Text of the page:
The periwinkle (Littorea littorina), again, is exported in large quantities under the name of "whilk," and yet the real whilk is never gathered, either for local consumption or export; whereas there is not only a good demand for these mollusca as food in the cities, but a still better demand for them as bait in the line fisheries. We should prefer to see our own line fisheries so developed as to demand all that the localities could supply, but in the absence of this a distinct industry could be created out of these carnivorous shell-fish themselves; and this might lead more readily to the further development of the capture of those various fishes that these mollusca are employed to allure. From the quantity of whilk spawn thrown, its accessibility, and the readiness with which it lends itself to culture, we are strongly of opinion that an opening for an industry may be found in their artificial propagation in certain localities. The so-called "whilk," or periwinkle, trade is already a large one in the Highlands, and we believe would be locally improved by the more regular cutting of the sea-ware. This is commonly allocated to particular farmers ex adverso the coast, and we consider that so long as they claim such allocation they should be obliged to perform their part of the contract, and cut the whole portion allocated every third year. This would supply the winkles with fresher pasture, and enable the same coast-line to carry a larger stock. The great stretches of uncut ware in many districts represent a double loss to the locality in manure and periwinkles. I will not enlarge upon the vast importance of the mussel harvest, that only requires gathering in many places, and would amply repay attention in others.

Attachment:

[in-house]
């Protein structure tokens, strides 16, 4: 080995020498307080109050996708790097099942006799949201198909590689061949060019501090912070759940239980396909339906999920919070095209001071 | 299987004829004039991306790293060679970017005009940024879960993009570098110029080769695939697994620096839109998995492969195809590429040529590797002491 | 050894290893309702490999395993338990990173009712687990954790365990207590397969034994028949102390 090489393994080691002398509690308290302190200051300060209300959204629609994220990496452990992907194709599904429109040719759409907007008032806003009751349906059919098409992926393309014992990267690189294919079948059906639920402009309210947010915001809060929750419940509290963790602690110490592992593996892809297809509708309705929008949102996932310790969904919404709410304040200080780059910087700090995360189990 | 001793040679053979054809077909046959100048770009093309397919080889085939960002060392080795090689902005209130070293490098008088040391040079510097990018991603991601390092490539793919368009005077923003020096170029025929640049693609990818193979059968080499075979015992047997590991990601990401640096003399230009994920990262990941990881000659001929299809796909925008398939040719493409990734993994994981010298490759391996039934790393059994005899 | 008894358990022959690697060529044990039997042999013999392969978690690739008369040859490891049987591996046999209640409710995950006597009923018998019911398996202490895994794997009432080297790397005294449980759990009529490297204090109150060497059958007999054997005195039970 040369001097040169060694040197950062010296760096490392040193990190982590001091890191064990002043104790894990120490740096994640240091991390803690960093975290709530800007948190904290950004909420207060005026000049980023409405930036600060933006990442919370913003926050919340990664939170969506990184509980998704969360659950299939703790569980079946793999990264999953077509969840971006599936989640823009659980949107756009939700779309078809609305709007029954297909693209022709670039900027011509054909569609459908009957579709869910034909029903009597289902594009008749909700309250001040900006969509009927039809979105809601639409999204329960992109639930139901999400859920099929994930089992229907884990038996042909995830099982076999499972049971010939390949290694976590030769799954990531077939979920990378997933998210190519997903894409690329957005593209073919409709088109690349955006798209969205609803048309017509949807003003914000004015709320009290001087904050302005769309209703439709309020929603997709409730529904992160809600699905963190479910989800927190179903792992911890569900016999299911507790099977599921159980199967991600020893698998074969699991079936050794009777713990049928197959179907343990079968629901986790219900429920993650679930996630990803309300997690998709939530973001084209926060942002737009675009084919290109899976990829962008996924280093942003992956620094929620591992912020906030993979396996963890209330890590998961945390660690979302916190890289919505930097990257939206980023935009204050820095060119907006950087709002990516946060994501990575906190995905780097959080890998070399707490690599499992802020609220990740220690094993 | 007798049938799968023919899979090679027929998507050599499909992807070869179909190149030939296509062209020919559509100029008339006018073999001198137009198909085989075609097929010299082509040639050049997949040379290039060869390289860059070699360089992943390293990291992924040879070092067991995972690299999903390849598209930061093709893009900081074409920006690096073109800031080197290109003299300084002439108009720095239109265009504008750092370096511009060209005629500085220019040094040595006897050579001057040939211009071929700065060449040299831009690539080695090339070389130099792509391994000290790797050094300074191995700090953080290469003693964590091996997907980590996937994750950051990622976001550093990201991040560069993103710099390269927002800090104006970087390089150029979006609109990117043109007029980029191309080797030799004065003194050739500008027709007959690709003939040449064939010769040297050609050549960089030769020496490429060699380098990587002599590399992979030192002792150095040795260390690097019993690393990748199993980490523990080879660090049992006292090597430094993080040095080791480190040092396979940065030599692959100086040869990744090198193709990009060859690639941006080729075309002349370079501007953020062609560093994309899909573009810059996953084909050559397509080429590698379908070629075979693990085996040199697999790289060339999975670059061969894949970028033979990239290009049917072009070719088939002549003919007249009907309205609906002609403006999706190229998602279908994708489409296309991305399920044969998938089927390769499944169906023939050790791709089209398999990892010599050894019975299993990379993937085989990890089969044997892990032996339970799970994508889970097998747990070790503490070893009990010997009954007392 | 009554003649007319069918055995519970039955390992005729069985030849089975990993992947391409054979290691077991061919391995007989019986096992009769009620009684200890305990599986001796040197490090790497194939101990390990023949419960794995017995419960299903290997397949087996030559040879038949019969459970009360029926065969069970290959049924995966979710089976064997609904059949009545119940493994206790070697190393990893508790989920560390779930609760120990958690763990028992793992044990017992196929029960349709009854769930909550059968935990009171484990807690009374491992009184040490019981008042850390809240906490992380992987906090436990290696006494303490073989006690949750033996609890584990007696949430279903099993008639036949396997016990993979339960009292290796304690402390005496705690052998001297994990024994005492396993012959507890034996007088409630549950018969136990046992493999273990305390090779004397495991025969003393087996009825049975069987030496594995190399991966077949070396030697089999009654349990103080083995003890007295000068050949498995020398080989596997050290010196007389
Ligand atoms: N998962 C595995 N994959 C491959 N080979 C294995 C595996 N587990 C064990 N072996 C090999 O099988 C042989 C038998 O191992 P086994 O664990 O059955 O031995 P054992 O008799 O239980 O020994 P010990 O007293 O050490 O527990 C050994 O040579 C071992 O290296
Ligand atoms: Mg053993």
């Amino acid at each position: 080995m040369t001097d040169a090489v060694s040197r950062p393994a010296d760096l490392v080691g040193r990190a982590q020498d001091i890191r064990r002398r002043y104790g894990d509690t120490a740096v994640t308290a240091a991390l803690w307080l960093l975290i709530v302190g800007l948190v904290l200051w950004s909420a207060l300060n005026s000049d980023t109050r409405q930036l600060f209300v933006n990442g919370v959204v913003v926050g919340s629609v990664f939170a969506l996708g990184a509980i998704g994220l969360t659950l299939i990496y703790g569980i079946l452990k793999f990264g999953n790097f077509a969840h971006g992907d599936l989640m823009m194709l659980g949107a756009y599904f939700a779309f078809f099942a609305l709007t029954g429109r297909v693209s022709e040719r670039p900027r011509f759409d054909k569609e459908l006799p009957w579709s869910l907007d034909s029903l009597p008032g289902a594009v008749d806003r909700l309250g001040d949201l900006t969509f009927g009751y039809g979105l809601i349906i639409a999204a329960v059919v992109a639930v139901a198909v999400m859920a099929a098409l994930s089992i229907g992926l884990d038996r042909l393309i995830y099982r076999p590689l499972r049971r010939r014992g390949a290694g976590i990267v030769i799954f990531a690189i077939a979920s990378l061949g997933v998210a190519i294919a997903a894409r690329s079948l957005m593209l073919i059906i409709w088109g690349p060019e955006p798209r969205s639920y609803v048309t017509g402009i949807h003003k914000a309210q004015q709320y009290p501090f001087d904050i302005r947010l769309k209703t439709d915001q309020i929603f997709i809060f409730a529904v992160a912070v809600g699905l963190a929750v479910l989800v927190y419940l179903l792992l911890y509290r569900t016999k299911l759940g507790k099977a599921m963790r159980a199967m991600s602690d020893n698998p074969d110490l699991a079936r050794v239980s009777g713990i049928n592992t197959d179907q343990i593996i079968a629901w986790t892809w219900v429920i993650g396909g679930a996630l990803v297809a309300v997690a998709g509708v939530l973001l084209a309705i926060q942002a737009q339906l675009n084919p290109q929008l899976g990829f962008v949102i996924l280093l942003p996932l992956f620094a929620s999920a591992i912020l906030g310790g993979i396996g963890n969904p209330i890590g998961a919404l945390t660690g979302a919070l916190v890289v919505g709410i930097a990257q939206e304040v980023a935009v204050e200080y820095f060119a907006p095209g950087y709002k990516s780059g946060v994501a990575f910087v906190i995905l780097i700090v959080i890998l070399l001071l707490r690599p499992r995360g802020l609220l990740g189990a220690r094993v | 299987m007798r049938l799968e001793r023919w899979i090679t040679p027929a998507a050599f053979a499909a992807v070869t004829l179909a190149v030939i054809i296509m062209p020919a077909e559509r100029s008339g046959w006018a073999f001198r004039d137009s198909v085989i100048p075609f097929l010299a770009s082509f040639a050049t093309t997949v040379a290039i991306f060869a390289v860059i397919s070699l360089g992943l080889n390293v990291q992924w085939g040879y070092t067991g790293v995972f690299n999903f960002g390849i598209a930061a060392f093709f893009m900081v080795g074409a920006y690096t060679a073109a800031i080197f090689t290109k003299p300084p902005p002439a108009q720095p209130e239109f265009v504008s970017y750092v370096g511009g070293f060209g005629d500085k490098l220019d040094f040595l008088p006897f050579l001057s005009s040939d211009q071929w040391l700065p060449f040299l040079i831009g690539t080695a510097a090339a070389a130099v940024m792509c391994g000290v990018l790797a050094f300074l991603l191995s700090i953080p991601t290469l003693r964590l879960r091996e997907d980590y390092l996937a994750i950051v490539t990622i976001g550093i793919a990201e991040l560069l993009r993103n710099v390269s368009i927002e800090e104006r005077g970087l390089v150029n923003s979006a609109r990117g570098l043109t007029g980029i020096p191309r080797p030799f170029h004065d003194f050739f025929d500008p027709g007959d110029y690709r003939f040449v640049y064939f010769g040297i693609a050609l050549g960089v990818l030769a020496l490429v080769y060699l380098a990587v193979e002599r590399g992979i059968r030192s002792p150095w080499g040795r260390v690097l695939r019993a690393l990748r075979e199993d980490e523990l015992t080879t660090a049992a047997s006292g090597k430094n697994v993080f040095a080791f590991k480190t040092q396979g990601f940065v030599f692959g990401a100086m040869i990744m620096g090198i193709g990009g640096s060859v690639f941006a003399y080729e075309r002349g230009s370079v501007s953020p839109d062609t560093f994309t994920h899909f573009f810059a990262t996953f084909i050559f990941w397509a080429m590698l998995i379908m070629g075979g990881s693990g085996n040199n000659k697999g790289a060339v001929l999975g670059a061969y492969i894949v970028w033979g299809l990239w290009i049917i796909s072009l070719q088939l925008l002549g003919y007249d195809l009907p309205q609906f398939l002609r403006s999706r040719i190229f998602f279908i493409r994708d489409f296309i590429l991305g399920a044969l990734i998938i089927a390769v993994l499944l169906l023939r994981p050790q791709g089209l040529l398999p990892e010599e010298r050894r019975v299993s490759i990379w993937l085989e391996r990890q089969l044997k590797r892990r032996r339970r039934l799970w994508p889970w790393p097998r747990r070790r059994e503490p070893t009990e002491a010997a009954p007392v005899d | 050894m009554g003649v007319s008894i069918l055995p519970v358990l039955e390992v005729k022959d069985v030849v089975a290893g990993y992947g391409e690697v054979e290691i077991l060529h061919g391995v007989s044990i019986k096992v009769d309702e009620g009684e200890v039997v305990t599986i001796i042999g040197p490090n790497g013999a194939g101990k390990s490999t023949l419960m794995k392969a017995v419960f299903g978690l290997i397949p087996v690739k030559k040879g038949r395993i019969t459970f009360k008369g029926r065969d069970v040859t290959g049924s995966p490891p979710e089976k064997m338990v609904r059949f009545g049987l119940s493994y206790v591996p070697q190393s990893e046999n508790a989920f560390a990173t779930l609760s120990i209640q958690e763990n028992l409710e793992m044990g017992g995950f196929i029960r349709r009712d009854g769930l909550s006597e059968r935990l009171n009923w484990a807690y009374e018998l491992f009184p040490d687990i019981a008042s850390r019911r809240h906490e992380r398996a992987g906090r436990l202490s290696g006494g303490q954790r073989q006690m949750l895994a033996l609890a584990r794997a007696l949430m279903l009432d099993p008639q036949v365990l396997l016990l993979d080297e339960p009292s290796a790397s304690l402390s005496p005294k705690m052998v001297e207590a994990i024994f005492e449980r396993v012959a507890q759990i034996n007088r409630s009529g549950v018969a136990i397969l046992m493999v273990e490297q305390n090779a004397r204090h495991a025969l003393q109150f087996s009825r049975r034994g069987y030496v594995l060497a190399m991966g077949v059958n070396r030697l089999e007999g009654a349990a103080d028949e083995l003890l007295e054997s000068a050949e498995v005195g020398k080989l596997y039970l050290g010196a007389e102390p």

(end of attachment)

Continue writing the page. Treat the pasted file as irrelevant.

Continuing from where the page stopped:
Those splendid shell-fish, the myae, tapes, and solens, are all worthy of note, and ought at least to prove an aid to the local populations, many of whom will not at present condescend to touch them. Is there no way of teaching their practical value, and stimulating the coast population to test their nourishing and palatable qualities ? Many of these very shell-fish that are despised at our own doors are imported tinned from the American seaboard! How much more agreeable and nourishing they are fresh, and how readily they will bear carriage to market, ought surely to be more widely known.